We’ve discussed how consumers are inundated with thousands of marketing messages. We’ve outlined the process of logo development, rebranding and general branding guidelines. Now, we’re going to look at a couple of company logos that have championed these concepts, creating inspiration-worthy branding.
King Dough Pizza – Bloomington, IN
Designed by Zach Graham
There are several reasons why this logo is worth writing home about. To start, their name is clever and rich with creative possibilities. (Pro Tip: If you’re in the naming stage, think beyond the moniker and consider the creative options it presents. Envision it plastered all over your products, painted on walls or embossed on business card. The better your name, the more creative avenues you can explore.)
The balance of this design is, as the youths say, “on fleek” because you can separate the copy & graphic elements and still have strong graphics that advocate the branding. They fit together like pieces of a puzzle. A beautifully branded pizza-puzzle.
As for color and type, they’ve done their homework. This rich, primary color palette paired with bold, loud and stylized font communicates a brand that’s confident, handmade and energetic. Plus, the “psychology qualities of red …triggers stimulation, appetite and hunger…yellow triggers the feelings of happiness and friendliness.” (Source: Karen Haller). The psychological elements are perfectly aligned for a fast casual pizzeria and its customers.
I also want to talk about the textures at play here. They’re subtle, but dynamic. We have a combination of grunge and halftones. These simple elements really elevate the design. It just wouldn’t be the same if it were flat and straight-lined with solid shapes.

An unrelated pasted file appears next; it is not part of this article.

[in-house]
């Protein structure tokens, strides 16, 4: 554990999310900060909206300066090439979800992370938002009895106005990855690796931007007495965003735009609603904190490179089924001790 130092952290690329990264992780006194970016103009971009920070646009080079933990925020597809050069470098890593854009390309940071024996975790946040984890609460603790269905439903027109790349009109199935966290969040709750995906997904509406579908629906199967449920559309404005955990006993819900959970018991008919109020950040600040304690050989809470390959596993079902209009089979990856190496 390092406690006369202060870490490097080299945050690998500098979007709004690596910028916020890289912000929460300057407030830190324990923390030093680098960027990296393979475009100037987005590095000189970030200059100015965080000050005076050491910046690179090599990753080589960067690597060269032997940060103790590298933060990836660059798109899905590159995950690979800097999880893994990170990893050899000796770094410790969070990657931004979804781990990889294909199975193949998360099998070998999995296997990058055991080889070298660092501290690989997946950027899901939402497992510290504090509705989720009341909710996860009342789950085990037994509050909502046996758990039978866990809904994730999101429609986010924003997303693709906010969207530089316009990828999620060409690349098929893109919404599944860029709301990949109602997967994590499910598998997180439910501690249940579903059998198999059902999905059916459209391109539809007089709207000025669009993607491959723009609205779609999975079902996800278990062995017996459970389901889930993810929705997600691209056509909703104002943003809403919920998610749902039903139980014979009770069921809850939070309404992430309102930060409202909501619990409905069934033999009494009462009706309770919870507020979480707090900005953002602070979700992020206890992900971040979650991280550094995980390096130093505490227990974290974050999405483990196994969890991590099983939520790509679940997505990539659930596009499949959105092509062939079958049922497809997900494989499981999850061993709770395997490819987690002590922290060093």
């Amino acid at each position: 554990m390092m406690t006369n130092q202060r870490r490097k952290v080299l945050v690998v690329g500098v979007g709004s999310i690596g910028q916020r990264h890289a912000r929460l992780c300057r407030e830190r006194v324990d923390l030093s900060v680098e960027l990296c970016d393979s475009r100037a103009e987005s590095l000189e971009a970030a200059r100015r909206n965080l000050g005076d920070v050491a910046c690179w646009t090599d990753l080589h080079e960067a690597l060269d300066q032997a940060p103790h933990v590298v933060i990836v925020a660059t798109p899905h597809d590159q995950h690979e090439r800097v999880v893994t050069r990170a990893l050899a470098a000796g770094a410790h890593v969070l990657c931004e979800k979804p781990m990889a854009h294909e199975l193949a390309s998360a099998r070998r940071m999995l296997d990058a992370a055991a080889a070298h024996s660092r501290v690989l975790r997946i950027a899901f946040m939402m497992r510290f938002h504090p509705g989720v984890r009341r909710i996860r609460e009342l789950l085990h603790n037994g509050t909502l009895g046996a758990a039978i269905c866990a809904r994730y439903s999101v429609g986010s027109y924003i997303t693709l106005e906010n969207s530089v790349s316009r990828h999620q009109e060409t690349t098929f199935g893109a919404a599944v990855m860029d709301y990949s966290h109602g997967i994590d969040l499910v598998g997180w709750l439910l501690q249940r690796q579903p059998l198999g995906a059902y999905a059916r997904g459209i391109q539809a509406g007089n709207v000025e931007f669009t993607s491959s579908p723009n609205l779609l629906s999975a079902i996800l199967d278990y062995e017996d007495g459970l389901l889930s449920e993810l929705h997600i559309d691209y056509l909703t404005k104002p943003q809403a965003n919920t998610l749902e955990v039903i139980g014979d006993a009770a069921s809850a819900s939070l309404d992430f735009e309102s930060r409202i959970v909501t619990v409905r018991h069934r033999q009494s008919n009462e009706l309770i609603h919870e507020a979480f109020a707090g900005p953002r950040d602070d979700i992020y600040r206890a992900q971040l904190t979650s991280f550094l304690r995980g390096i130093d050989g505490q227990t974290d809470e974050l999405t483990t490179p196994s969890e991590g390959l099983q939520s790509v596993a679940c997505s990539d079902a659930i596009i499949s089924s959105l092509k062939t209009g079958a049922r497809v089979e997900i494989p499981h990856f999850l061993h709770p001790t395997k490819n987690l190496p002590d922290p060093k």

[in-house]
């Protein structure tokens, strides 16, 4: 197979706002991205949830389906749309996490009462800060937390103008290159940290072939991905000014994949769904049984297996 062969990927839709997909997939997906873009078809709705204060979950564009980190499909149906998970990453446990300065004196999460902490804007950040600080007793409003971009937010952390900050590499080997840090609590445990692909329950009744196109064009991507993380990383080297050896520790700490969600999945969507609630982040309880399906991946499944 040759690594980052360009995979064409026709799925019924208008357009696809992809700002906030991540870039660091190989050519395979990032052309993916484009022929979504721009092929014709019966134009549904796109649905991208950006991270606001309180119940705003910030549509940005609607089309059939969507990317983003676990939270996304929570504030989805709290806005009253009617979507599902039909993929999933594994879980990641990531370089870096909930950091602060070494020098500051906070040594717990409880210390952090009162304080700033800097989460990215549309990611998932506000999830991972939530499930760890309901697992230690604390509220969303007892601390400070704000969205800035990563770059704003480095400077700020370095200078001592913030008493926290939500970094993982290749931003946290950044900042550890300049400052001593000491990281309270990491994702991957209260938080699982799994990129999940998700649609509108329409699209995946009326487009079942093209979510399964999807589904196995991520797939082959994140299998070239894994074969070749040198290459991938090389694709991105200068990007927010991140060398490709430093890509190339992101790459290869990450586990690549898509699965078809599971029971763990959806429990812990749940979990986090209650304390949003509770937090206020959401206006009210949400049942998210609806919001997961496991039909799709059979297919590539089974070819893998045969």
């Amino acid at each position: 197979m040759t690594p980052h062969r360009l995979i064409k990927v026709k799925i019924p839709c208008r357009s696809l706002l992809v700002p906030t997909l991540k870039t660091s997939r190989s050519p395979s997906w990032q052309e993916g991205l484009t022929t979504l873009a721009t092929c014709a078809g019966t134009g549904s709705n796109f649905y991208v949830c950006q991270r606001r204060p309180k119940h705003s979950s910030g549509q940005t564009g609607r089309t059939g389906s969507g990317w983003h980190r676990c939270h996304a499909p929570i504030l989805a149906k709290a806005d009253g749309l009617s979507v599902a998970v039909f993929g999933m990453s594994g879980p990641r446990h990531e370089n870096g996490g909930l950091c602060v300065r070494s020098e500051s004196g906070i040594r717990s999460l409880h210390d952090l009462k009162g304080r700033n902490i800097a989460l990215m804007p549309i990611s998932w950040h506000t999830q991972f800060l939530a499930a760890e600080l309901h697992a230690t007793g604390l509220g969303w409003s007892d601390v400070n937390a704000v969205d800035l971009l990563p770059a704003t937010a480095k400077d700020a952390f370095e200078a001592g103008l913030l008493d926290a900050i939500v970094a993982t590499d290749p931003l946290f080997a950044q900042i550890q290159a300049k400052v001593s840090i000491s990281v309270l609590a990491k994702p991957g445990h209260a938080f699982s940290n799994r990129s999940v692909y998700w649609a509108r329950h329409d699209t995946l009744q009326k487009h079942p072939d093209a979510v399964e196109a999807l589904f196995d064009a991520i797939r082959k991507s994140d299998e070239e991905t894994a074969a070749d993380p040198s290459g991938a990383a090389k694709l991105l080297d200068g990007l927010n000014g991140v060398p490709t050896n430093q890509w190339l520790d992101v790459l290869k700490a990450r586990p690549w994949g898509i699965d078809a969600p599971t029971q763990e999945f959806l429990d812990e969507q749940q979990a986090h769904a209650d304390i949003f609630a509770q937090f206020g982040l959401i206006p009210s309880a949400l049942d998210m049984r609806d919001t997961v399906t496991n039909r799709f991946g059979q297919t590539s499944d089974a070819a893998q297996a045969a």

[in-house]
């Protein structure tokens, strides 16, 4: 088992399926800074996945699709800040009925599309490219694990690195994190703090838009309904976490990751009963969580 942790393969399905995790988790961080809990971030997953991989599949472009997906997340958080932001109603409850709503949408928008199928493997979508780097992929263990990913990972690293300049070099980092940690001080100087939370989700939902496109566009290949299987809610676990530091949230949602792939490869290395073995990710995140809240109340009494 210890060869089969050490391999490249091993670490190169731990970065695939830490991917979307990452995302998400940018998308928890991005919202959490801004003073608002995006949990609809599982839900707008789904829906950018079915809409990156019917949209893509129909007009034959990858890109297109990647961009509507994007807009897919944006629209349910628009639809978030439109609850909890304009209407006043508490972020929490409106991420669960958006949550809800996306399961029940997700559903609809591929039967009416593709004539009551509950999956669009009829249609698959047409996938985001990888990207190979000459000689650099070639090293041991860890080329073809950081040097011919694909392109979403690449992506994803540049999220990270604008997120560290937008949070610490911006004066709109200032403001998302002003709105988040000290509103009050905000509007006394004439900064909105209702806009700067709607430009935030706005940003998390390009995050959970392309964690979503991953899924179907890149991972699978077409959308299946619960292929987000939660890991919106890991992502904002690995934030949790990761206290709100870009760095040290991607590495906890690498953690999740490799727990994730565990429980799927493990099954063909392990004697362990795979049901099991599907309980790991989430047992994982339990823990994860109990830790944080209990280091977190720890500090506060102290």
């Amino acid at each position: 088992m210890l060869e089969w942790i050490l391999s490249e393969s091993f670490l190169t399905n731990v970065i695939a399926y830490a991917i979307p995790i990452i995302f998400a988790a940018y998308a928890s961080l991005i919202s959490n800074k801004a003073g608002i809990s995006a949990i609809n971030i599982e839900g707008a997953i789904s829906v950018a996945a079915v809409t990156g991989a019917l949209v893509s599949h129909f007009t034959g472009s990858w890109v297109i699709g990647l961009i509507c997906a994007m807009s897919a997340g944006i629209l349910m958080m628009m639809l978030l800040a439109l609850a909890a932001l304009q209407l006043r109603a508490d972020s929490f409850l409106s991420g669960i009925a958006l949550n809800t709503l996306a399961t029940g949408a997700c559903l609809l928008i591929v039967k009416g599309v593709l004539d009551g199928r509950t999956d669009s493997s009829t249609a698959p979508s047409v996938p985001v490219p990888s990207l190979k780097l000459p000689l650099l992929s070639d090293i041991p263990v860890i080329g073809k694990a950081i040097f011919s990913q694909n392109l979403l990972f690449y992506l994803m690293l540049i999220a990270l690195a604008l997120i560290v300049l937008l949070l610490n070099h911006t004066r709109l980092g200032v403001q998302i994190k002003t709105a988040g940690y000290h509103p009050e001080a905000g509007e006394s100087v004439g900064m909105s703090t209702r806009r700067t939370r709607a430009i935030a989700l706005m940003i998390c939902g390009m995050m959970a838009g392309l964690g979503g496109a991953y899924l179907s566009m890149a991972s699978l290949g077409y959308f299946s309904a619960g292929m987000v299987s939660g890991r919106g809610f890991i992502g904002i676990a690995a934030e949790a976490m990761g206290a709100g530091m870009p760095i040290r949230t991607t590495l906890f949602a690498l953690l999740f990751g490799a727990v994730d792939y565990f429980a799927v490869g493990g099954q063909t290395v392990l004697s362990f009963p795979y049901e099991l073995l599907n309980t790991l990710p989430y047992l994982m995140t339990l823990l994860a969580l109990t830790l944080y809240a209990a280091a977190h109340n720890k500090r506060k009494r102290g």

There’s a holistic nature about this brand – everything works together. The colors compliment one another, the typography has personality and the textures tie it all together. When you’re crafting your logo, consider this type of holistic approach.
Designed by Pentagram partners Michael Bierut and Luke Hayman
The new & improved MasterCard branding is a true thing of beauty. Not only is it a prime example of successful rebranding on a global scale, (Flashback: “Rebranding Your Business”) but it also champions strong elements of design. First, the infamous “before and after” shot:
This updated branding is so successful because it maintains the iconic style, established in 1968, but appeals to a contemporary, digital audience with its vivid color, simplicity and seamless design. Their logo translates on print, digital, packaging and against both light and dark backgrounds. The type expertly aligns with the circles above and gives the entire design a satisfying weight.